Meet Sancerre, Your New Favorite Summer Wine

Categories: Drinking

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T. Carrigan
Sancerre makes for perfect summer sipping.
Remember when rosé first became a thing? It seems without much notice that many Americans collectively put down the Boone's Farm, or perhaps a fizzy Bartles and Jaymes and picked up a bottle of pink wine from France to fill in as their summer sipper. Speedos suddenly became OK, along with Lillet on ice and European cigarettes and everyone craved café more than they craved coffee.

Rosé deserves its run, especially when it's dry, minerally and served ice cold. It's a casual and relaxed varietal you could get away with serving in a red Solo cup, and maybe even with an ice cube (though I'm not the one who told you to do it). Rosé does not, however, deserve to reign supreme as they only summer wine. Especially if it means overlooking Sancerre.

Sancerre is made with the sauvignon blanc grape, but if that name evokes the bottom shelf of the wine aisle at your grocery store you're going to need reprogramming. As long as you've found a good one, Sancerre, which hails from France, has loads more personality than the stuff you're used to drinking from South Africa, New Zealand or California. A great Sancerre will have grassy, citrus flavors with a distinct minerality that makes every sip an experience. It's very acidic, can wash about anything off your palate, which makes it an excellent all around food pairing.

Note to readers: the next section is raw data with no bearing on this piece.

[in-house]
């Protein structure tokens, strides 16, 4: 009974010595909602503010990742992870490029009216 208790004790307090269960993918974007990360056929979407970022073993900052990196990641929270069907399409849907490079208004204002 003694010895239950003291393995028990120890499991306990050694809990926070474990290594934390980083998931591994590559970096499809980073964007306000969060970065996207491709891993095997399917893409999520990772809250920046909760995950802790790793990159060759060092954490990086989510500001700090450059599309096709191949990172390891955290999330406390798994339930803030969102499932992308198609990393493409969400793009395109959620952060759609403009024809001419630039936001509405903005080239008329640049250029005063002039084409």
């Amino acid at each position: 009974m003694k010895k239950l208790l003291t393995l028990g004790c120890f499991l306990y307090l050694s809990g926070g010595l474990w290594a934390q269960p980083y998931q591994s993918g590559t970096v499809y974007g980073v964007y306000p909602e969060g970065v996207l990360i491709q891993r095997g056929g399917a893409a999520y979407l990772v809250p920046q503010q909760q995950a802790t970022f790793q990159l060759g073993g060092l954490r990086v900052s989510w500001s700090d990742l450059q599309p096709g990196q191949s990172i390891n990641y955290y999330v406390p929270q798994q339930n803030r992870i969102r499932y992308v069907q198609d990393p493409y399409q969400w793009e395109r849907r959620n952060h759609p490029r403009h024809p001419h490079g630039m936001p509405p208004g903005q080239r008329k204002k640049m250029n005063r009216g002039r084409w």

It's also very refreshing, which is precisely why we're discussing Sancerre as temperatures creep up toward 100 degrees. Find yourself a patio with some shade and a good bottle can wash away summer's swelter.

There are plenty of bottles that will blow you away with their expression of terroir or personality, but there are also lots of commercial wineries that turn out less distinctive wines. For your best chance at a good one find a wine shop that offers tastings and try a few on for yourself. Last week I was at The Wine Therapist on Skillman Street and stumbled upon a Sancerre from Henri Bourgeois that's available by the glass, and to take home, too. If you're looking for something that refreshing and distinctive you might seek this one out, or another like it. You might even take the real glassware out to the poolside after you've found the right bottle for you. And you should definitely ditch the ice cube.

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The Wine Therapist

1909 Skillman, Dallas, TX

Category: Music

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2 comments
primi_timpano
primi_timpano topcommenter

A Muscadet sevre et Maine is also refreshing, affordable and great with seafood.

CitizenKane
CitizenKane

Thanks for pointing me in a new direction; getting me out of my Pinot Gris rut !

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